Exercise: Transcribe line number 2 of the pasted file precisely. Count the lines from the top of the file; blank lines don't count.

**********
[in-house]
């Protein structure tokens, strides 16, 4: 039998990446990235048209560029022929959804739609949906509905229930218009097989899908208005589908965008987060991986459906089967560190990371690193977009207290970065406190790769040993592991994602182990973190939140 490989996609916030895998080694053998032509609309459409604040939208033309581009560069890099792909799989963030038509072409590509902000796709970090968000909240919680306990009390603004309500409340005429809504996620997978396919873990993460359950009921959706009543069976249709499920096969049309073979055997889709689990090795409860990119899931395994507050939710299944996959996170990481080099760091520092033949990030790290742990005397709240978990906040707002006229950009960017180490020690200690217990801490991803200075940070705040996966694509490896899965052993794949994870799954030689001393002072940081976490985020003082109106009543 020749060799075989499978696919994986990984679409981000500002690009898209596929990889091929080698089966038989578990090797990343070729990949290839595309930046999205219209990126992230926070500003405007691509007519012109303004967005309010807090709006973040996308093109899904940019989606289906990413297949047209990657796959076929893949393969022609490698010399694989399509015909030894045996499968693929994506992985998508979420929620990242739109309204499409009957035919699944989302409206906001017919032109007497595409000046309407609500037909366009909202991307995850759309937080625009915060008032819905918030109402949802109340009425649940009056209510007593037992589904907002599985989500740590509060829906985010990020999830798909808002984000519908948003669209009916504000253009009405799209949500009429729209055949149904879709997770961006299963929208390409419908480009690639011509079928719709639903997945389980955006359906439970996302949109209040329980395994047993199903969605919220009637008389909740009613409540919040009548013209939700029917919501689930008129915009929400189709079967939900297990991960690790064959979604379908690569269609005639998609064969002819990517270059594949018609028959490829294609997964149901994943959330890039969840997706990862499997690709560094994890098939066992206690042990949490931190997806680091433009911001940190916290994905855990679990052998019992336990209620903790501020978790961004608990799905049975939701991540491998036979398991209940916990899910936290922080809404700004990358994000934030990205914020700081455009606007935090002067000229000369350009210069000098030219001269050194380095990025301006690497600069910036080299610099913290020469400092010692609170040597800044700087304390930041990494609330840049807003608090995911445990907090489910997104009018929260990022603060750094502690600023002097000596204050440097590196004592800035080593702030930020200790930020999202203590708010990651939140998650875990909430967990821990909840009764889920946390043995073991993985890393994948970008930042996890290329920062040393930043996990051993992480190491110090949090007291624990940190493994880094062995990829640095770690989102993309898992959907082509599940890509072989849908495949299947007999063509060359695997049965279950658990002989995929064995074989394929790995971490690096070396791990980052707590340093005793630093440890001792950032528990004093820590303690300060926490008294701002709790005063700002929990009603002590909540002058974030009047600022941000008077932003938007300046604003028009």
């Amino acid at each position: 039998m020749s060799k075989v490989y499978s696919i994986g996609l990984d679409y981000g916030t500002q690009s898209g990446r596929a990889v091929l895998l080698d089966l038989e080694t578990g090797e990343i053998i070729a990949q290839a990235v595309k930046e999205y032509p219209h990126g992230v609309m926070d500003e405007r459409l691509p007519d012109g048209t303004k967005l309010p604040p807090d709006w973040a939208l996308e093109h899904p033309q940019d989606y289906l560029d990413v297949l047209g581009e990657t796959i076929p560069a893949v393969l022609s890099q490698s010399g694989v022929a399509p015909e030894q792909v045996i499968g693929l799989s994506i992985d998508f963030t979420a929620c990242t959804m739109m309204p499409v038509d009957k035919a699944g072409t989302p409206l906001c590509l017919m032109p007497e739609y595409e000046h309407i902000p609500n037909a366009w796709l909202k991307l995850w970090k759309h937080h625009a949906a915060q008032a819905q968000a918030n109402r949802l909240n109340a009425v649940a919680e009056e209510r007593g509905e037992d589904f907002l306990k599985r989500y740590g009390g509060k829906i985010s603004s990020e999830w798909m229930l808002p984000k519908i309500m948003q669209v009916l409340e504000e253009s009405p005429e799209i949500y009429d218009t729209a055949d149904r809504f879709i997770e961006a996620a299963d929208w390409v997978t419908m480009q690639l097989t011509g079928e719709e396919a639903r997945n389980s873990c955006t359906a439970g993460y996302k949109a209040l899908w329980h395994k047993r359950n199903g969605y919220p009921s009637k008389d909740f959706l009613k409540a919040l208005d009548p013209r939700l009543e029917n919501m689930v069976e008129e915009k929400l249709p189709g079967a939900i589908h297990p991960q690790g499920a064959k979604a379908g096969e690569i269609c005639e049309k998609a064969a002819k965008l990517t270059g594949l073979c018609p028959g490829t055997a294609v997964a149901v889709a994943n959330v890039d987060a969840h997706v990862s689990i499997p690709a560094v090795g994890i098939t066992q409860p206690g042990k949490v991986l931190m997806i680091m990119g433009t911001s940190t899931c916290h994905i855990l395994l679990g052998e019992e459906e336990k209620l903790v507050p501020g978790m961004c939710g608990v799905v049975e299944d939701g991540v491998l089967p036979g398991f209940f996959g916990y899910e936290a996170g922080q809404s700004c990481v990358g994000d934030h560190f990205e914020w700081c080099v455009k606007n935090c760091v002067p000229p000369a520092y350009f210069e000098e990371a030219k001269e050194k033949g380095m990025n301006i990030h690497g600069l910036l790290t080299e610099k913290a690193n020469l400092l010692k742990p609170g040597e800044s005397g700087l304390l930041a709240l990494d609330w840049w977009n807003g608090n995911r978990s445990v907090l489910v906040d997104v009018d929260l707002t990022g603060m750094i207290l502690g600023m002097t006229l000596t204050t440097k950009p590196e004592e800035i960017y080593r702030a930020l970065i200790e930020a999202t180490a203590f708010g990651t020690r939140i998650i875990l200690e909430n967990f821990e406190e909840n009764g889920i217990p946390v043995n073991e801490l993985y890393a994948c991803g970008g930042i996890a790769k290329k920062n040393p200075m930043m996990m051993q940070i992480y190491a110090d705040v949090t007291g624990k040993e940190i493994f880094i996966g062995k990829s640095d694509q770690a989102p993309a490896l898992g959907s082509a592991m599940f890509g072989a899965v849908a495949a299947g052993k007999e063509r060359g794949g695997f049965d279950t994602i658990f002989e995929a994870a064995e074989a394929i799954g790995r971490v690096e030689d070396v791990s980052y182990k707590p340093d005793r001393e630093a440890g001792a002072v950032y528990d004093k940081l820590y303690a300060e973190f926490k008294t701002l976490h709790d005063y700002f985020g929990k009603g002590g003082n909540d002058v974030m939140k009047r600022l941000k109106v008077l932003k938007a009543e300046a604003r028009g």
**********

């Protein structure tokens, strides 16, 4: 039998990446990235048209560029022929959804739609949906509905229930218009097989899908208005589908965008987060991986459906089967560190990371690193977009207290970065406190790769040993592991994602182990973190939140 490989996609916030895998080694053998032509609309459409604040939208033309581009560069890099792909799989963030038509072409590509902000796709970090968000909240919680306990009390603004309500409340005429809504996620997978396919873990993460359950009921959706009543069976249709499920096969049309073979055997889709689990090795409860990119899931395994507050939710299944996959996170990481080099760091520092033949990030790290742990005397709240978990906040707002006229950009960017180490020690200690217990801490991803200075940070705040996966694509490896899965052993794949994870799954030689001393002072940081976490985020003082109106009543 020749060799075989499978696919994986990984679409981000500002690009898209596929990889091929080698089966038989578990090797990343070729990949290839595309930046999205219209990126992230926070500003405007691509007519012109303004967005309010807090709006973040996308093109899904940019989606289906990413297949047209990657796959076929893949393969022609490698010399694989399509015909030894045996499968693929994506992985998508979420929620990242739109309204499409009957035919699944989302409206906001017919032109007497595409000046309407609500037909366009909202991307995850759309937080625009915060008032819905918030109402949802109340009425649940009056209510007593037992589904907002599985989500740590509060829906985010990020999830798909808002984000519908948003669209009916504000253009009405799209949500009429729209055949149904879709997770961006299963929208390409419908480009690639011509079928719709639903997945389980955006359906439970996302949109209040329980395994047993199903969605919220009637008389909740009613409540919040009548013209939700029917919501689930008129915009929400189709079967939900297990991960690790064959979604379908690569269609005639998609064969002819990517270059594949018609028959490829294609997964149901994943959330890039969840997706990862499997690709560094994890098939066992206690042990949490931190997806680091433009911001940190916290994905855990679990052998019992336990209620903790501020978790961004608990799905049975939701991540491998036979398991209940916990899910936290922080809404700004990358994000934030990205914020700081455009606007935090002067000229000369350009210069000098030219001269050194380095990025301006690497600069910036080299610099913290020469400092010692609170040597800044700087304390930041990494609330840049807003608090995911445990907090489910997104009018929260990022603060750094502690600023002097000596204050440097590196004592800035080593702030930020200790930020999202203590708010990651939140998650875990909430967990821990909840009764889920946390043995073991993985890393994948970008930042996890290329920062040393930043996990051993992480190491110090949090007291624990940190493994880094062995990829640095770690989102993309898992959907082509599940890509072989849908495949299947007999063509060359695997049965279950658990002989995929064995074989394929790995971490690096070396791990980052707590340093005793630093440890001792950032528990004093820590303690300060926490008294701002709790005063700002929990009603002590909540002058974030009047600022941000008077932003938007300046604003028009």